Add the Electric Slide and the Macarena to the list of activities Carroll County officials are concerned about as they continue to continue working to mitigate the spread of COVID-19.
But this isn’t “Footloose,” and dancing isn’t banned.
It is, however, being discouraged.
At Thursday morning’s weekly meeting of the Board of County Commissioners, President Stephen Wantz, R-District 1, asked Health Officer Ed Singer about whether dancing is allowable under Gov. Larry Hogan’s executive orders after being asked by someone from his district.
“Without getting into specifics, I got an inquiry from one of my wedding venues, asking about dancing, and that’s been an interesting topic,” Wantz said. “It’s kind of hard to social distance when you’re dancing, especially at a wedding.”
Singer conceded that there have been some issues.
“We’ve had some problems at some facilities ... where we have had essentially mosh pits of people dancing,” Singer said. “The governor’s executive order still requires social distancing and still requires masks. From the health department’s perspective, I don’t think it’s really practical that you’re going to be able to keep 6-foot social distancing on the dance floor.”
Initially, at the request of law enforcement and the county liquor board, health department guidelines had suggested that venues not allow dancing. But the health department now plans to publicly distribute a document directly addressing recommendations on dancing, something the governor’s order doesn’t mention.
“We’re highly discouraging anybody from having dancing on the dance floor, but if they feel like they can manage it, it’s the facility’s responsibility,” Singer said. "If they want to operate and allow for dancing on the dance floor, they’ve got to make sure that they’re complying with the governor’s executive order.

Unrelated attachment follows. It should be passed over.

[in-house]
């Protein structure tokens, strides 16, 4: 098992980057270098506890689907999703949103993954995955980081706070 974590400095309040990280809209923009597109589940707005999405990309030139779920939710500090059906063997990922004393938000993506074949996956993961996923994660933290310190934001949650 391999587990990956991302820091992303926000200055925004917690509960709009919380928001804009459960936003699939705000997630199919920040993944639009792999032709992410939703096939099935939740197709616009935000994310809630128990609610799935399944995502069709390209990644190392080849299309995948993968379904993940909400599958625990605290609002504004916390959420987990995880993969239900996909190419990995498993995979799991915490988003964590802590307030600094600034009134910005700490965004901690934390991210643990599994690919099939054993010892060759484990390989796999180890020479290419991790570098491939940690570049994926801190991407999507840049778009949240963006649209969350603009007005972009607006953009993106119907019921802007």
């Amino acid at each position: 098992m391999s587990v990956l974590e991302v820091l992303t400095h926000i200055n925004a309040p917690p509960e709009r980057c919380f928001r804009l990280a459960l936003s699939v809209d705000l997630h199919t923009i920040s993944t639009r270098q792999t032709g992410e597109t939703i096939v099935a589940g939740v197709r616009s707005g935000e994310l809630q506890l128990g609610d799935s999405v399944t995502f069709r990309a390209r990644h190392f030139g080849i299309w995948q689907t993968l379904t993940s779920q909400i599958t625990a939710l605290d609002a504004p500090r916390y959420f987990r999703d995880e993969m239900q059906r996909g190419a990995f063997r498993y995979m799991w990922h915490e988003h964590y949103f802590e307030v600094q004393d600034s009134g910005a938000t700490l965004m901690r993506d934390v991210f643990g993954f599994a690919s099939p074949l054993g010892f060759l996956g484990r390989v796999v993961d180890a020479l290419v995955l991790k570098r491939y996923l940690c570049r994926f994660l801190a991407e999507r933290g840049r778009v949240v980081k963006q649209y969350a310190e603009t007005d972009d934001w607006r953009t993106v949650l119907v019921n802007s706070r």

“Ultimately, it’s going to be their responsibility.”
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Singer said it’s possible that the health department would have to issue unsafe business practices orders if they get complaints about the governor’s order not being followed.
After the discussion on dancing concluded, Commissioner Dennis Frazier, R-District 3, asked about whether spectators are allowed at sporting events. Singer said it depends on who is playing.
“Guidance is different for adults vs. youth. For adult sports, there are no spectators allowed,” he said.
For youth sports, the guidance is that fans should be limited to only family members. He said the health department is responding to complaints and working with the Department of Recreation and Park in an effort to enforce guidelines.
Singer conceded it’s difficult to know exactly who is sitting on the sidelines — “How can I tell whether it’s mom and dad out there, strictly family members, or whether you’ve brought along other people?” he said — but noted that everyone has to play a role in decreasing the number of weekly community cases so that kids can get back to school, in person.
“We need people to do the right thing, and we want to try to minimize the number of people having contact with each other,” Singer said. “I understand how important [sports] is to the youth of the community, but we’ve got to work together to keep it from spreading.”